The idea of "police reform" obscures the task. Whatever one thinks of the past half-century of criminal-justice policy, it was not imposed on Americans by a repressive minority. The abuses that have followed from these policies—the sprawling carceral state, the random detention of black people, the torture of suspects—are, at the very least, byproducts of democratic will. Likely they are much more. It is often said that it is difficult to indict and convict police officers who abuse their power. It is comforting to think of these acquittals and non-indictments as contrary to American values. But it is just as likely that they reflect American values. The three most trusted institutions in America are the military, small business, and the police.
To challenge the police is to challenge the American people, and the problem with the police is not that they are fascist pigs but that we are majoritarian pigs. When the police are brutalized by people, we are outraged because we are brutalized. By the same turn, when the police brutalize people, we are forgiving because ultimately we are really just forgiving ourselves. Power, decoupled from responsibility, is what we seek. The manifestation of this desire is broad. Former Mayor Rudy Giuliani responded to the killing of Michael Brown by labeling it a "significant exception" and wondering why weren't talking about "black on black crime." Giuliani was not out on a limb. The charge of insufficient outrage over "black on black crime" has been endorsed, at varying points, by everyone from the NAACP to Washington Post columnist Eugene Robinson to Giuliani's archenemy Al Sharpton.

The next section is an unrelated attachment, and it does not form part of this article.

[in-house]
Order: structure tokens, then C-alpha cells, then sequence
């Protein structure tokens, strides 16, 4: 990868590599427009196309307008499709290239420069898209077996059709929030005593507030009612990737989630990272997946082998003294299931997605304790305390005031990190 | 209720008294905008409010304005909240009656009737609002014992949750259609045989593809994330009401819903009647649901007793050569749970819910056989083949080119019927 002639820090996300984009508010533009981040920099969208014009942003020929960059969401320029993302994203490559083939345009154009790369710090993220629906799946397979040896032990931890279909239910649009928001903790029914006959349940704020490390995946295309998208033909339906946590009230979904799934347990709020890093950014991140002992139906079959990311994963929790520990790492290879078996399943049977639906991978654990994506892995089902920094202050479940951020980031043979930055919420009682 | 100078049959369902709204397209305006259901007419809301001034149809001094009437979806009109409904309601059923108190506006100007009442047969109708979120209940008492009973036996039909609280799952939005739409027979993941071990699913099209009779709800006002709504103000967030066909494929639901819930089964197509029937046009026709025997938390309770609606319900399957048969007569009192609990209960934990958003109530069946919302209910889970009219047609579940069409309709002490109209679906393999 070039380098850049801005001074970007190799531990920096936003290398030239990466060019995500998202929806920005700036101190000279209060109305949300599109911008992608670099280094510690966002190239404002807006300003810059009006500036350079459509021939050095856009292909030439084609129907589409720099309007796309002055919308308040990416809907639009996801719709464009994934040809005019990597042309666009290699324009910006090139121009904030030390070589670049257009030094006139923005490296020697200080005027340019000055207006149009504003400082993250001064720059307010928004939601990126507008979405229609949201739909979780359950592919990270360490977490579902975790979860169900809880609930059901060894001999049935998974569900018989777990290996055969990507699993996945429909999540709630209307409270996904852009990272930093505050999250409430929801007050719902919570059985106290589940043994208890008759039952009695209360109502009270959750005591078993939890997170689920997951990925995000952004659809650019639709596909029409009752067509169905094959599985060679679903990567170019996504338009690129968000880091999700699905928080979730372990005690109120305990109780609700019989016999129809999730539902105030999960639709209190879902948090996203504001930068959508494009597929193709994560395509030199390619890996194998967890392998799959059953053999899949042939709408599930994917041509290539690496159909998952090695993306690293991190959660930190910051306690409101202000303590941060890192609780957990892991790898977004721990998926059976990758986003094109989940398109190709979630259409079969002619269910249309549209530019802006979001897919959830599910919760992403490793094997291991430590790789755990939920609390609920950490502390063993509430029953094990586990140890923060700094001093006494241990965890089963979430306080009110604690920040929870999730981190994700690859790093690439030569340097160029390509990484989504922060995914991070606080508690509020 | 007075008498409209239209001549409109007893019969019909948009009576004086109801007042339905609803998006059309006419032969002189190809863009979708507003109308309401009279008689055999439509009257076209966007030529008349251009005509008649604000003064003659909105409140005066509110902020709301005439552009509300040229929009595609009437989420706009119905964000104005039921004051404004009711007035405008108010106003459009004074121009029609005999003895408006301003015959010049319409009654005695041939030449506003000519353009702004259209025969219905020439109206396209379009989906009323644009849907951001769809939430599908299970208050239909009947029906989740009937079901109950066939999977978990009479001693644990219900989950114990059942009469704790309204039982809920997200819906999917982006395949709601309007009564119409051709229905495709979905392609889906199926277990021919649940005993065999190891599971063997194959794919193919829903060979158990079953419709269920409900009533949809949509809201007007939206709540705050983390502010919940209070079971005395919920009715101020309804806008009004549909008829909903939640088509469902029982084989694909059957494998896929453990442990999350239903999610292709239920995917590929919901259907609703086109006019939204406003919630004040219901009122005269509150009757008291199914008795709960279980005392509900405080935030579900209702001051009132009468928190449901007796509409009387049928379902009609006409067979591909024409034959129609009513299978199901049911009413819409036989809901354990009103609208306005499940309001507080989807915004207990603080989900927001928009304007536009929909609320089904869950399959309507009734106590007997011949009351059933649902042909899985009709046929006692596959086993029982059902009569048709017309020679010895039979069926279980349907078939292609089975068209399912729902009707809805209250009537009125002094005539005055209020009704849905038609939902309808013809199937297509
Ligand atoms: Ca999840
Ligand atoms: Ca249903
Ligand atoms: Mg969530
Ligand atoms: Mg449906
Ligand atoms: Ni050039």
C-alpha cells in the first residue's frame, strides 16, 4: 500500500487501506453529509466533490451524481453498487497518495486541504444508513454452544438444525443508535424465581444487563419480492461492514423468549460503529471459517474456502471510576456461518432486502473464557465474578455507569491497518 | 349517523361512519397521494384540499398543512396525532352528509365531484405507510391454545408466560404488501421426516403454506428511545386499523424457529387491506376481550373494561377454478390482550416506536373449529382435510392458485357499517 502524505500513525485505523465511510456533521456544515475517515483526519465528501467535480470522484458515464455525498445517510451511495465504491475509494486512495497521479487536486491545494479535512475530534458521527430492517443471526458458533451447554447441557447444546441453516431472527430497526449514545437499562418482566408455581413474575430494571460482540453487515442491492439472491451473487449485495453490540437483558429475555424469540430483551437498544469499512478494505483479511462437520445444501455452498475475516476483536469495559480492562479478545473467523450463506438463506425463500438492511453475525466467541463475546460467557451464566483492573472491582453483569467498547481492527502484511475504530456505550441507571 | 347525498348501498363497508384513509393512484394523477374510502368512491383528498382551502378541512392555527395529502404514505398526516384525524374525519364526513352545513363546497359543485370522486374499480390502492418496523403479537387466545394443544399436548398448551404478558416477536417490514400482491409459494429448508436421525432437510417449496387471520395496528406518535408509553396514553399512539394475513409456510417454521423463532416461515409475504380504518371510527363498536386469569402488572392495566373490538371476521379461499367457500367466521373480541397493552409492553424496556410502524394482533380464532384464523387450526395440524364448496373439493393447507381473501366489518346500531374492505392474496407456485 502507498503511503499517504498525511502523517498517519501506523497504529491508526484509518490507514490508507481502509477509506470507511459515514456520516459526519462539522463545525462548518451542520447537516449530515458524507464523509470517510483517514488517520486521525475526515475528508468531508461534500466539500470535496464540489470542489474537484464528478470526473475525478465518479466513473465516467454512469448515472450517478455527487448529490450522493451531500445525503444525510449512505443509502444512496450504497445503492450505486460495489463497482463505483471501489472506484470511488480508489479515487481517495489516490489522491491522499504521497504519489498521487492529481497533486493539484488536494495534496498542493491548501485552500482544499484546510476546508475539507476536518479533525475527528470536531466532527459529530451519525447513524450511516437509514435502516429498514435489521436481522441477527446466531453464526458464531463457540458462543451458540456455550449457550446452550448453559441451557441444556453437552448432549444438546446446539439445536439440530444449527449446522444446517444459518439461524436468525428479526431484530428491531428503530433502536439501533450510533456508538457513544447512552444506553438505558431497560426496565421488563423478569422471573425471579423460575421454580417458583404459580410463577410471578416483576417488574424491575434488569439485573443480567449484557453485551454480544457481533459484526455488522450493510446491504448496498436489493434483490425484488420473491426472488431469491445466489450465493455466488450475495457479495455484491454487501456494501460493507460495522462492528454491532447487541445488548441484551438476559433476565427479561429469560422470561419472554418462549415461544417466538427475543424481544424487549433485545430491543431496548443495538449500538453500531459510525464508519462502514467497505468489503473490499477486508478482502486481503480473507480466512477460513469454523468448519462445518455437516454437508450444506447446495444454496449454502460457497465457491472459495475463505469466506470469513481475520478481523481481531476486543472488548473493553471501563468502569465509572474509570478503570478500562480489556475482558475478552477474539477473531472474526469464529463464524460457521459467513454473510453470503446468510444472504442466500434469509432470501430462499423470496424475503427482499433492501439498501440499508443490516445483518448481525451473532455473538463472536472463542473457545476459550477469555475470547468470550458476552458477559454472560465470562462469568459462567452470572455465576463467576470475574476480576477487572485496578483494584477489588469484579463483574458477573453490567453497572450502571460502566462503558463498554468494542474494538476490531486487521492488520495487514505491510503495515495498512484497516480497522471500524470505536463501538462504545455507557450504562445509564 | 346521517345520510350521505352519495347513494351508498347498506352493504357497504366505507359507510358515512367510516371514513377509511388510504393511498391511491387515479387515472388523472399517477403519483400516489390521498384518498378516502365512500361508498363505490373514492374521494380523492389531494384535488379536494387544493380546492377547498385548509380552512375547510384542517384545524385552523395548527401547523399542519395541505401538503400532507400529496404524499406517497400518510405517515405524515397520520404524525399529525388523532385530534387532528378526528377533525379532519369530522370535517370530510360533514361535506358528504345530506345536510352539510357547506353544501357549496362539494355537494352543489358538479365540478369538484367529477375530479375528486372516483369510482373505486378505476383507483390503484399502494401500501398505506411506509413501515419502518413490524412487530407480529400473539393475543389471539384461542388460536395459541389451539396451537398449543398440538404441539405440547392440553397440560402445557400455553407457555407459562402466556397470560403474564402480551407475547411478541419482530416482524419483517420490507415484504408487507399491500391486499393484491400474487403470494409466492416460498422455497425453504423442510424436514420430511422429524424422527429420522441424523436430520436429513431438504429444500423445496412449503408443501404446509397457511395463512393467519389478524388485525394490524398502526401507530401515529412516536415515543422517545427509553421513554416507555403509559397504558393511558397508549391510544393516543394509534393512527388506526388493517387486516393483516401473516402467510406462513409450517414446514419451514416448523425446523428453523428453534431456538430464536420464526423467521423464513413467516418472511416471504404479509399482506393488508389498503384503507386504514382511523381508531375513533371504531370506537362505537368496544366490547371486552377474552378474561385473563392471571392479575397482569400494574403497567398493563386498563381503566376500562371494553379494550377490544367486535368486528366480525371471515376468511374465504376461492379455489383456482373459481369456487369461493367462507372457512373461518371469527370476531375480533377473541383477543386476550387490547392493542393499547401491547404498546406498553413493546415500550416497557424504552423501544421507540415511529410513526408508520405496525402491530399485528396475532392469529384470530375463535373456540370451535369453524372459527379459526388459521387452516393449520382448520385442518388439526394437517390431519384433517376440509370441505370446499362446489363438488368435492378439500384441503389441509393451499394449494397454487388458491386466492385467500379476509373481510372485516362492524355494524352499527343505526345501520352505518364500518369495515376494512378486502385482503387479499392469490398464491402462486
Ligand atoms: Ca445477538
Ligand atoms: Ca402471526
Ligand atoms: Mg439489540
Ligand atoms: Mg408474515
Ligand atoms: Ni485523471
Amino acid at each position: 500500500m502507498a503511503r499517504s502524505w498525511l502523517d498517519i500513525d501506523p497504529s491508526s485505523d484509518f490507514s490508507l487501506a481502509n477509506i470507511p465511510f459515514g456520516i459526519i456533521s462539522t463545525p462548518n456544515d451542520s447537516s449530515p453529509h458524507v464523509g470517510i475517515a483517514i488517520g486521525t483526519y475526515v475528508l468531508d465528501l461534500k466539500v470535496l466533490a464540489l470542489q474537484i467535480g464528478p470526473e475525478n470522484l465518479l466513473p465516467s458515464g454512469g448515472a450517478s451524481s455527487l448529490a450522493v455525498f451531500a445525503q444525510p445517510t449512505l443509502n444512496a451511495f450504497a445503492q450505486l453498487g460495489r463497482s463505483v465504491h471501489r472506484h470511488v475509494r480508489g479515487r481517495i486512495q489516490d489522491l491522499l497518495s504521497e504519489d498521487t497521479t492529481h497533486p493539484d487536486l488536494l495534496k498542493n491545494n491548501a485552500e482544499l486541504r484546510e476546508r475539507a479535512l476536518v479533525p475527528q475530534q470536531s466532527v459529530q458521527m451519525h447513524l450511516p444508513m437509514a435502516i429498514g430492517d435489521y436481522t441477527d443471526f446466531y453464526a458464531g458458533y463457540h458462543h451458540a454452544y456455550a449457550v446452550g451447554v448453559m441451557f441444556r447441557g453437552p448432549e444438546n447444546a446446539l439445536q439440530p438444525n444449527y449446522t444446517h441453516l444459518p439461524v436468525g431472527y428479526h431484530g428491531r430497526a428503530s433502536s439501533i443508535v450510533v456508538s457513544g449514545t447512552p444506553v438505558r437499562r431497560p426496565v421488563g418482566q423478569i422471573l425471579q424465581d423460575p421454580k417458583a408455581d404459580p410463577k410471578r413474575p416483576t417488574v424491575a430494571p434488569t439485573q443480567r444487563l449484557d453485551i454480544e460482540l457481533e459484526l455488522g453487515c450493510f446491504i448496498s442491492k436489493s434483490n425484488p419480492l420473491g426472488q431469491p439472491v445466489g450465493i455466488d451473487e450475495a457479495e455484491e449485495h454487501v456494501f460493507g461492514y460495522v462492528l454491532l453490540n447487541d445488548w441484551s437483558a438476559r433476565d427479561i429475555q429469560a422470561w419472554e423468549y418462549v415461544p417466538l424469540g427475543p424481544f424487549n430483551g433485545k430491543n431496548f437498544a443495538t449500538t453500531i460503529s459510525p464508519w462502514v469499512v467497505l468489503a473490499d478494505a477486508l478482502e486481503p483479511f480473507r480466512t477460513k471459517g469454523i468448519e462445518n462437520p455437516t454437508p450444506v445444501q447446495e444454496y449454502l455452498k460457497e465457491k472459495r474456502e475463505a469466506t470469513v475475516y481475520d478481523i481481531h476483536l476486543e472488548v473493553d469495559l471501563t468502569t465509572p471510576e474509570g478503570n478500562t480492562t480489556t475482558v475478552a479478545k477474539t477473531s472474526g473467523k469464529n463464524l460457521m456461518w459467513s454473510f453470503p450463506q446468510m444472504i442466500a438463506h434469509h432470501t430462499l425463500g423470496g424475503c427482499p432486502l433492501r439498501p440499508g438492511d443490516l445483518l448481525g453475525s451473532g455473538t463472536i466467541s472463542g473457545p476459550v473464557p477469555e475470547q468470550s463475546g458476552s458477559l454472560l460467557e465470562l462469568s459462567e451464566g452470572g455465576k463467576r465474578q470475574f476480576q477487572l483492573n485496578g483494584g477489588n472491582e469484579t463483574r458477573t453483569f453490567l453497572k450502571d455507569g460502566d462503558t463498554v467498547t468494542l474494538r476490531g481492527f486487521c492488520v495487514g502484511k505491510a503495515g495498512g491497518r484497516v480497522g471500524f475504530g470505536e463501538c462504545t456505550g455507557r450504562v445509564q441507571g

Implicit in this notion is that outrage over killings by the police should not be any greater than killings by ordinary criminals. But when it comes to outrage over killings of the police, the standard is different. Ismaaiyl Brinsley began his rampage by shooting his girlfriend—an act of both black-on-black crime and domestic violence. On Saturday, Officers Liu and Ramos were almost certainly joined in death by some tragic number of black people who were shot down by their neighbors in the street. The killings of Officers Liu and Ramos prompt national comment. The killings of black civilians do not. When it is convenient to award qualitative value to murder, we do so. When it isn't, we do not. We are outraged by violence done to police, because it is violence done to all of us as a society. In the same measure, we look away from violence done by the police, because the police are not the true agents of the violence. We are.
We are the ones who designed the criminogenic ghettos. We are the ones who barred black people from leaving those ghettos. We are the ones who treat black men without criminal records as though they are white men with criminal records. We are the ones who send black girls to juvenile detention homes for fighting in school. We are the masters of the American gulag, a penal system "so vast," writes sociologist Bruce Western, "as to draw entire demographic groups into the web." And we are the ones who send in police to make sure it all goes according to plan.